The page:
Starman Jones (1953 Scribner's juvenile)
The Star Beast (1954 Scribner's juvenile)
Tunnel in the Sky (1955 Scribner's juvenile)
Double Star (1956)
Time for the Stars (1956 Scribner's juvenile)
The Door Into Summer (1957)
Citizen of the Galaxy (1957 Scribner's juvenile)
Have Spacesuit - Will Travel (1958 Scribner's juvenile)
Starship Troopers (1959 juvenile rejected by Scribner's & published by Putnam's)
Stranger in a Strange Land (1961)
Podkayne of Mars (1963 Putnam's juvenile)
Glory Road (1963)
Farnham's Freehold (1964)
The Moon is a Harsh Mistress (1966)
I Will Fear No Evil (1970)
Time Enough for Love (1973)
The Number of the Beast (1980)
Friday (1982)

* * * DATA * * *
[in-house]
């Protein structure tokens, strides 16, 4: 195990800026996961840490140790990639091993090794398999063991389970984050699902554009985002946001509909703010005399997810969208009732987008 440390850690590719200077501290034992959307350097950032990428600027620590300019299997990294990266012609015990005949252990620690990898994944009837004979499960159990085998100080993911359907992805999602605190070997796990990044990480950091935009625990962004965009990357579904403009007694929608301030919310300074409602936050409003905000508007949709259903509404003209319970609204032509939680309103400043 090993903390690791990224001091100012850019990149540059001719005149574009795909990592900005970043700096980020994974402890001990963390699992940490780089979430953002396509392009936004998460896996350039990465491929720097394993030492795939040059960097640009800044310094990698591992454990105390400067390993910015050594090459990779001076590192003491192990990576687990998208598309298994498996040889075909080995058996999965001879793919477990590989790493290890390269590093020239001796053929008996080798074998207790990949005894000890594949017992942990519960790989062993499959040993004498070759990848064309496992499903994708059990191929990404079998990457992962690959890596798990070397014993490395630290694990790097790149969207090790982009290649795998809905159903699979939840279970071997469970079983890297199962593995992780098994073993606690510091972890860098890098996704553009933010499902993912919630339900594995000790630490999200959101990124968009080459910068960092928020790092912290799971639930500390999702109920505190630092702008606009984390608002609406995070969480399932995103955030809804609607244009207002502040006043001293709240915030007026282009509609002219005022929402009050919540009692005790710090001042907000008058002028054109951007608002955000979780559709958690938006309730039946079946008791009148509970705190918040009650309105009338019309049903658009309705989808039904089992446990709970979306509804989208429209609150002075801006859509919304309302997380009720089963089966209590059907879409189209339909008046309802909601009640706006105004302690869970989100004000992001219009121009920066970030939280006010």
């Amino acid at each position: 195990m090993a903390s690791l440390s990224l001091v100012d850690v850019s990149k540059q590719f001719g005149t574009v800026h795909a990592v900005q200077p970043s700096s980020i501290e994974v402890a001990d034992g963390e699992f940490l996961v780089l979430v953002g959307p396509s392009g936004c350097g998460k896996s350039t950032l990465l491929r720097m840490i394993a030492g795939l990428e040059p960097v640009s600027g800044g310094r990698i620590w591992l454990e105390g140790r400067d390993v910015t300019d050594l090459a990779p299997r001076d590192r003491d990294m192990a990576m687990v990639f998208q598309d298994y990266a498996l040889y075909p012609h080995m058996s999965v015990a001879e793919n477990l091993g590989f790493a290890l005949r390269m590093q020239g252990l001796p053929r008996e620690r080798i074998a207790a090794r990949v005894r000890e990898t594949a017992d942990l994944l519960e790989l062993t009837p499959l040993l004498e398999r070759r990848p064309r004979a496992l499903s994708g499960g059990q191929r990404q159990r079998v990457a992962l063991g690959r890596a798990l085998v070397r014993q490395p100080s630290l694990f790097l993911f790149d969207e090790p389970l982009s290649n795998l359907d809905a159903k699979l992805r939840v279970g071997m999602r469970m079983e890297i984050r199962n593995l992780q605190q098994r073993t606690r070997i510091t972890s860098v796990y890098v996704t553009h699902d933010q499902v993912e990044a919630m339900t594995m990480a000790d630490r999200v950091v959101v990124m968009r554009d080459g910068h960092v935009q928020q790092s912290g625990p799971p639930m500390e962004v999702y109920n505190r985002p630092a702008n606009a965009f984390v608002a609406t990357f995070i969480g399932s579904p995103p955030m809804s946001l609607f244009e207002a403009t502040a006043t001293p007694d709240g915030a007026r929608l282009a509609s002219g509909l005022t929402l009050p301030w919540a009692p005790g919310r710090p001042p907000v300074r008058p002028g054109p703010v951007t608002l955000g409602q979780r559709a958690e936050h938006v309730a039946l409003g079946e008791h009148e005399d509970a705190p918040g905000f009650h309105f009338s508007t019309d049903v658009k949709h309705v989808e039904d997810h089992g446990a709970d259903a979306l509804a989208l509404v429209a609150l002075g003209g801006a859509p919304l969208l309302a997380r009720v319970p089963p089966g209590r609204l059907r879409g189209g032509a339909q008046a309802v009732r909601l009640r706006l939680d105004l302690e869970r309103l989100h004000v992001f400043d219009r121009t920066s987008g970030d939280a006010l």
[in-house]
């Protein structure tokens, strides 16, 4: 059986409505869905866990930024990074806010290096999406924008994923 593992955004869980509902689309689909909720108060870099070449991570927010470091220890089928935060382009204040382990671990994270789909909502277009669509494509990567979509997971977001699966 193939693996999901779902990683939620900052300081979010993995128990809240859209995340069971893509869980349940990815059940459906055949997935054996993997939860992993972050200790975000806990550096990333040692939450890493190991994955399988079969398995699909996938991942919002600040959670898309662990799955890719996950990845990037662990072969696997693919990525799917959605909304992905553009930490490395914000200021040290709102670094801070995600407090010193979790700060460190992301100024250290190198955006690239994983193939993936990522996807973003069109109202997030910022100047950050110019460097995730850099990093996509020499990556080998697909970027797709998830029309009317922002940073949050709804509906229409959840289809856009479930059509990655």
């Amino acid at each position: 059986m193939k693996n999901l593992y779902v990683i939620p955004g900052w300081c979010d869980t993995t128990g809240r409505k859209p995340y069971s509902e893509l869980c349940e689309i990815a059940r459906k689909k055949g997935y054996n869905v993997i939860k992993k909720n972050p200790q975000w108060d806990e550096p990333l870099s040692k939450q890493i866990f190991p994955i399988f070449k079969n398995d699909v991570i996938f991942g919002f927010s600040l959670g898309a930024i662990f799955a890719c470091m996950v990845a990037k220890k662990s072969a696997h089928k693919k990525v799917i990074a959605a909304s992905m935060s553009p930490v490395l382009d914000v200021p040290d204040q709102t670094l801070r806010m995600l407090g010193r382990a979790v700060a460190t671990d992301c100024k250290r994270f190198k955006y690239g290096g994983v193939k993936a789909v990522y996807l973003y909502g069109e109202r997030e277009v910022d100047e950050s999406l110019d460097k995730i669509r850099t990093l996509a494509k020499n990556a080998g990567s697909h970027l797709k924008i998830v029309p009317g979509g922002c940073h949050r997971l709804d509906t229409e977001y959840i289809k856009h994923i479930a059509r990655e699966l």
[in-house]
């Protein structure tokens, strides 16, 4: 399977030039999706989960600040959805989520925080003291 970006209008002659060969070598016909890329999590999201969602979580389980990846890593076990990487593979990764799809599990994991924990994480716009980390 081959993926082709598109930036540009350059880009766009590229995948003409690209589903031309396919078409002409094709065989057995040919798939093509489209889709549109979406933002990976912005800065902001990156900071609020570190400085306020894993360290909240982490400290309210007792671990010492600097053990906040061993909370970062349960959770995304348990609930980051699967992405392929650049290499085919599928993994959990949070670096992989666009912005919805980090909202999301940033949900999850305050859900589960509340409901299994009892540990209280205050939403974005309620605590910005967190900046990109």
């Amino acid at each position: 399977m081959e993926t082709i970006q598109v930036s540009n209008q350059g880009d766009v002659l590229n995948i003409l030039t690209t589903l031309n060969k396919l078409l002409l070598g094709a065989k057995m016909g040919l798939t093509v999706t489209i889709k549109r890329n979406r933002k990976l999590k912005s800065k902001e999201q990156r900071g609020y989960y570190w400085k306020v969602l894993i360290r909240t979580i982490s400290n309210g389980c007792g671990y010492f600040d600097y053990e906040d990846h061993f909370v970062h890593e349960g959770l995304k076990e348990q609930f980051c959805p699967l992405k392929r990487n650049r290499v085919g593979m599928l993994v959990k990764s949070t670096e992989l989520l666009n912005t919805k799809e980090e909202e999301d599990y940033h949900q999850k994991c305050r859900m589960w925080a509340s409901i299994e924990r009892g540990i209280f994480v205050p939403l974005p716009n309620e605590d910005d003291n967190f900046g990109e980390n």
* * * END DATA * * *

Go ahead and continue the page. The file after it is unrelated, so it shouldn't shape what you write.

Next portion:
Job (1984)
The Cat Who Walks Through Walls (1985)
To Sail Beyond the Sunset (1987)

Collections
The Man Who Sold the Moon (1950 FH, most editions slightly cut)
Waldo and Magic Inc. (1950)
The Green Hills of Earth (1951 FH)
Assignment in Eternity (1953)
Revolt in 2100 (1953 FH)
The Menace from Earth (1959, title story is FH)
The Unpleasant Profession of Jonathon Hoag (1959) cut vt 6xH
Orphans of the Sky
(1963 FH)
Expanded Universe (1980, supersedes The Worlds of Heinlein (1966), both of which contain a FH short-short)

The Past Through Tomorrow (1967, omnibus/collection as discussed above)